The Fed's preferred inflation gauge eased in November

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TO closely watched inflation measure cooled noticeably in November, good news for the Federal Reserve as officials move into the next phase in their fight against rapid price increases and positive news for the White House as voters face less cost increases. discouraging.

The personal consumption expenditures inflation measure, which the Federal Reserve cites when it says it targets average inflation of 2 percent over time, rose 2.6 percent in the year through November. This was down from 2.9 percent the previous month and was less than economists had forecast. Compared to the previous month, prices decreased slightly.

After removing volatile food and fuel prices to get a clearer view of underlying price pressures, inflation rose 3.2 percent over the year. That was down from 3.4 percent previously.

The report provided the latest evidence that price increases are slowing rapidly, after several months of progress that have helped convince authorities that a soft economic landing may be in sight, one in which the Inflation moderates without a painful recession. Fed Policymakers kept interest rates stable At their meeting this month, they signaled that they may well be done raising interest rates and suggested they might even cut borrowing costs three times next year.

“Inflation has come down from its peaks, and this has occurred without a significant increase in unemployment; that is very good news,” Jerome H. Powell, chairman of the Federal Reserve, said at that meeting. Still, he emphasized that “the path forward is uncertain.”

The report released Friday also showed that consumers are still spending at a moderate pace. A measure of personal consumption rose 0.2 percent from October and 0.3 percent after adjusting for inflation. Both readings were faster than the previous month.

The Federal Reserve is expected to begin lowering interest rates as soon as March, depending on market prices, although officials have discussed that it is too early to talk about when the rate cuts will begin.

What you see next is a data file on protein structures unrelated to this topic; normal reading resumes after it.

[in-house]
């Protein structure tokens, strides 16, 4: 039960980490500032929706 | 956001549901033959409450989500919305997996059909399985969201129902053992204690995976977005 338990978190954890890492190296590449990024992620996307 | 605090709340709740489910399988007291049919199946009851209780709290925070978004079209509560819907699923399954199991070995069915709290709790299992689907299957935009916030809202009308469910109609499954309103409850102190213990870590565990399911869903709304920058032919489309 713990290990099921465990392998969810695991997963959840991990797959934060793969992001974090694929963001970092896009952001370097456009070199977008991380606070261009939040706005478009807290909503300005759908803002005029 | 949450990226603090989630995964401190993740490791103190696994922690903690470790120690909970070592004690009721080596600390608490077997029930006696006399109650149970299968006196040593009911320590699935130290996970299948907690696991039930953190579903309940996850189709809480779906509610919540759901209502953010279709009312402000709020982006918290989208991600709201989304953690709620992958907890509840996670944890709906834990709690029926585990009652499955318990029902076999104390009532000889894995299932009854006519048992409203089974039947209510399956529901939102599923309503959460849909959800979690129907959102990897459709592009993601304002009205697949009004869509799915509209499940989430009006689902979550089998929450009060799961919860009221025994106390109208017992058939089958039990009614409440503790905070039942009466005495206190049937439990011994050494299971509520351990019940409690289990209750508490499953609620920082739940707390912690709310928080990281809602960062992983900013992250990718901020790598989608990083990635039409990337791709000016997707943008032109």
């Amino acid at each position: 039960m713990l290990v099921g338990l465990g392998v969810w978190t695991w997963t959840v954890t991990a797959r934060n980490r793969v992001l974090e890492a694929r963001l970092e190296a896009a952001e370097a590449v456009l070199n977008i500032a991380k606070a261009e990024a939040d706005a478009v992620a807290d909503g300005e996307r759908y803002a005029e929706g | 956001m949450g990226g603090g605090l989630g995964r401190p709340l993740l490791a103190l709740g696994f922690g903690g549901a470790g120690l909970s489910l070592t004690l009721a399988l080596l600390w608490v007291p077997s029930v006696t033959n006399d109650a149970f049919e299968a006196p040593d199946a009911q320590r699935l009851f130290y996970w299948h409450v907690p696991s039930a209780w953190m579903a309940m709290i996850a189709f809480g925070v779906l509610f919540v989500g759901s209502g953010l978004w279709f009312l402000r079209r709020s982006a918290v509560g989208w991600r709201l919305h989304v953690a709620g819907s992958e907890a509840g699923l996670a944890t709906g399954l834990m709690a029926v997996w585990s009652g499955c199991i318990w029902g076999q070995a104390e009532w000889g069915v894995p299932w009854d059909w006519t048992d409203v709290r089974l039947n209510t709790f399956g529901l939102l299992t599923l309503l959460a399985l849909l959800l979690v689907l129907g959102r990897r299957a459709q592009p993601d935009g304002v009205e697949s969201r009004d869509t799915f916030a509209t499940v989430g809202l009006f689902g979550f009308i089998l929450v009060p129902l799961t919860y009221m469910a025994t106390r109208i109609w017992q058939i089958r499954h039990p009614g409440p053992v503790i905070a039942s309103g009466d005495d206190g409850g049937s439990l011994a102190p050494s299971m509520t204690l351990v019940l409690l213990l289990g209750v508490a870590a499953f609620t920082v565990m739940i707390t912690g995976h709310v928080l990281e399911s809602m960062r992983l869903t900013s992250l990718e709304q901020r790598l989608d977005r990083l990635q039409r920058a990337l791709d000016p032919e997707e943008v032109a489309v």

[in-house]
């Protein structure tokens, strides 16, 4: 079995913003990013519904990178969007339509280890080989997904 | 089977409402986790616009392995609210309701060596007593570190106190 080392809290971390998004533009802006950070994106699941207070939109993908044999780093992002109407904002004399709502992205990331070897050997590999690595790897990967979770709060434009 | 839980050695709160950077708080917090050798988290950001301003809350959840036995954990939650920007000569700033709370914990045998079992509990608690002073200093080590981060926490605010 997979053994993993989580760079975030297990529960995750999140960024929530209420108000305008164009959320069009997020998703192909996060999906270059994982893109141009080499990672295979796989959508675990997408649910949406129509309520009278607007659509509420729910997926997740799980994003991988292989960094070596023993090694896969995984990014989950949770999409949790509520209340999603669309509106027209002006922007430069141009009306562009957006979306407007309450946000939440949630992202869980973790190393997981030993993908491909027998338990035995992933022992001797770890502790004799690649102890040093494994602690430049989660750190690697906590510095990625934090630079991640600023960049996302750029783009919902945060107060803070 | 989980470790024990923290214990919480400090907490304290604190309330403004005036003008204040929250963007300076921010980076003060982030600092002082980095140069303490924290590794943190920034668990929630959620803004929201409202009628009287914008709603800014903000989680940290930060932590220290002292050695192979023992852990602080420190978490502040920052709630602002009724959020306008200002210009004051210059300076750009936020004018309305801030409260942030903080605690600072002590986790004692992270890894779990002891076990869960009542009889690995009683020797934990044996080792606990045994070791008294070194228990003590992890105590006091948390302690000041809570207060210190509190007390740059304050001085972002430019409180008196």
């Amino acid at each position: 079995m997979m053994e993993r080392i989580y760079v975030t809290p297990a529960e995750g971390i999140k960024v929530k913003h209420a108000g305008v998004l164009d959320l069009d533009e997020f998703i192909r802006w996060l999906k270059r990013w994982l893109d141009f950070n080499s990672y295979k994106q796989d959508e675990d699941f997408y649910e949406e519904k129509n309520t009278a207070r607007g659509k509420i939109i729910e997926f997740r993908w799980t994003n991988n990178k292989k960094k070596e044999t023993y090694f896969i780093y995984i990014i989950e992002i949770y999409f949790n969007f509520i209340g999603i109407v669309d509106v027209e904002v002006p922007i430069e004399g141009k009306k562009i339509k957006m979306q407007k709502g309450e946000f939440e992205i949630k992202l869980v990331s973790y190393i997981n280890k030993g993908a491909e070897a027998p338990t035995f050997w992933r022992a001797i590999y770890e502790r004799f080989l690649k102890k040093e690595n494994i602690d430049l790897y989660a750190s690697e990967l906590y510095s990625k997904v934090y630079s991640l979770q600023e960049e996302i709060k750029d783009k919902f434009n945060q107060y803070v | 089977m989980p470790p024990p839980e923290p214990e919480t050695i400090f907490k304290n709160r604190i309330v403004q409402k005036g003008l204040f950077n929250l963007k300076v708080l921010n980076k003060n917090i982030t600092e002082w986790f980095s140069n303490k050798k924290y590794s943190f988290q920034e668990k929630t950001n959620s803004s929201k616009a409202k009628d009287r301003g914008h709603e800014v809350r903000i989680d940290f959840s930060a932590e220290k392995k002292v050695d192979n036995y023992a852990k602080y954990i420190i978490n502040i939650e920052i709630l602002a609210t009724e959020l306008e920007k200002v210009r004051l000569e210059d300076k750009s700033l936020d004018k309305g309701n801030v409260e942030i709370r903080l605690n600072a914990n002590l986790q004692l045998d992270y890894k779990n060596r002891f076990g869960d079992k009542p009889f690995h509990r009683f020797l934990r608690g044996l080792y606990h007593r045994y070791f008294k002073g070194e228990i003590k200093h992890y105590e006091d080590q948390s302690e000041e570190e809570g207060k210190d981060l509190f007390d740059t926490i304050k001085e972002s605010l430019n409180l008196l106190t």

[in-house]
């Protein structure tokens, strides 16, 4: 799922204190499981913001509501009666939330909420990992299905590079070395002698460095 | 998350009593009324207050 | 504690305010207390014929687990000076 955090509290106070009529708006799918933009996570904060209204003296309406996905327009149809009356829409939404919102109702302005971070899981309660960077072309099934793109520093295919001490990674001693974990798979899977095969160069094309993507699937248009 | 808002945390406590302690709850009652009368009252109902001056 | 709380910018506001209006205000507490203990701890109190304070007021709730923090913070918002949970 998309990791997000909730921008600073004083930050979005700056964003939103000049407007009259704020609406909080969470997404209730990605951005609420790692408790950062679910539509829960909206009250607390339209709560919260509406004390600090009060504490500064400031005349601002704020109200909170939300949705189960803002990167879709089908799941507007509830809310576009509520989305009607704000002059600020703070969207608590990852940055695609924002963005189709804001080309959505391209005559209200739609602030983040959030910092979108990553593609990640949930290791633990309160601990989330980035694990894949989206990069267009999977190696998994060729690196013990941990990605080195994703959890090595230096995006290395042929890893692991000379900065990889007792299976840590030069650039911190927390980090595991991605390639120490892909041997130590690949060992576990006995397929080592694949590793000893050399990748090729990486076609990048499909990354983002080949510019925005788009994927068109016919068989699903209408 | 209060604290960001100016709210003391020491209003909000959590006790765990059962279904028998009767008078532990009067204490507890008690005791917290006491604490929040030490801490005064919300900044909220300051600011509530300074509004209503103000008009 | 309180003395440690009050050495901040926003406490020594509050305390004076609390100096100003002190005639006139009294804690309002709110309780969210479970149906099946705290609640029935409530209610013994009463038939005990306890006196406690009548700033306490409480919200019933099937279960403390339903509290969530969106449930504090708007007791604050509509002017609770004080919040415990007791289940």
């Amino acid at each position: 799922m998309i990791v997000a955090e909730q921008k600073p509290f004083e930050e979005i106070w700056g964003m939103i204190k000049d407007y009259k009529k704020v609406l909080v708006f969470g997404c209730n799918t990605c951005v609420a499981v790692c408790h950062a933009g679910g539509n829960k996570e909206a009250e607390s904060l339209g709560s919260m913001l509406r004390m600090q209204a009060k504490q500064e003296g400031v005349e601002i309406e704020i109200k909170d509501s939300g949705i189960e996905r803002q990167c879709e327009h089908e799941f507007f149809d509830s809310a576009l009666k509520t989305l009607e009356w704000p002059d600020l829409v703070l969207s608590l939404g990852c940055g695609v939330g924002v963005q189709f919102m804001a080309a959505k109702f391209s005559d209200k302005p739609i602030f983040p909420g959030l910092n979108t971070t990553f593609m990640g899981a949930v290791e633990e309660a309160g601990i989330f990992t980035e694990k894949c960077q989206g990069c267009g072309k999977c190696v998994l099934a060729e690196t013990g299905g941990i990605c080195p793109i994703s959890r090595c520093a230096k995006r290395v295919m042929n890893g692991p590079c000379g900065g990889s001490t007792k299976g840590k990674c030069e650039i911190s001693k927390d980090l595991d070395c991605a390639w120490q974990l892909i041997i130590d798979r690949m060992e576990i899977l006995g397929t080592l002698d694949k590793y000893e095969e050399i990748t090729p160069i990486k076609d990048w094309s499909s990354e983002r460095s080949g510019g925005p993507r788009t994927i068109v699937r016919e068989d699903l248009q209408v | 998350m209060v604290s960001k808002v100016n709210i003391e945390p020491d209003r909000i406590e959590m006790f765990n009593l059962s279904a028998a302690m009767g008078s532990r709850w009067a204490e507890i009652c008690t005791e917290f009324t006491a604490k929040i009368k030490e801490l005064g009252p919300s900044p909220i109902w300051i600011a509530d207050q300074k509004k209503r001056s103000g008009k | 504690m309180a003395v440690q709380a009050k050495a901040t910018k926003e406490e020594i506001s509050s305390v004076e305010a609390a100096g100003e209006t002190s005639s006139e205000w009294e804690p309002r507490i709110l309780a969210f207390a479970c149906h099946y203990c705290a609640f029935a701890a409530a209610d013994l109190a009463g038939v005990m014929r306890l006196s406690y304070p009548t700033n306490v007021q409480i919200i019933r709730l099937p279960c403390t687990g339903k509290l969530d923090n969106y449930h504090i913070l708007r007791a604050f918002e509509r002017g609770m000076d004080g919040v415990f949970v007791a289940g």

Central bankers are likely to watch closely for signs that inflation has continued to cool as they contemplate when they can lower borrowing costs. Some officials have suggested that keeping interest rates steady when price increases are slowing would effectively squeeze more out of the economy (interest rates don't adjust to prices, so they rise after removing inflation as inflation falls). ).

Policymakers are also likely to keep a close eye on consumer spending as they try to determine how much momentum the economy has left. Officials still expect the economy to slow more noticeably in 2024, a cooling in demand that they believe would pave the way for slower, more sustainable price increases.

After a year in which inflation cooled rapidly despite surprisingly strong growth, economists are expressing humility. But authorities remain cautious about a situation in which growth remains too strong.

“If there is solid growth, what that will mean is that we will probably keep the labor market very strong; “will likely put some upward pressure on inflation,” Powell said in his Press conference. “That could mean it takes longer to get to 2 percent inflation.”

That, he said, “could mean we need to keep rates higher for longer.”



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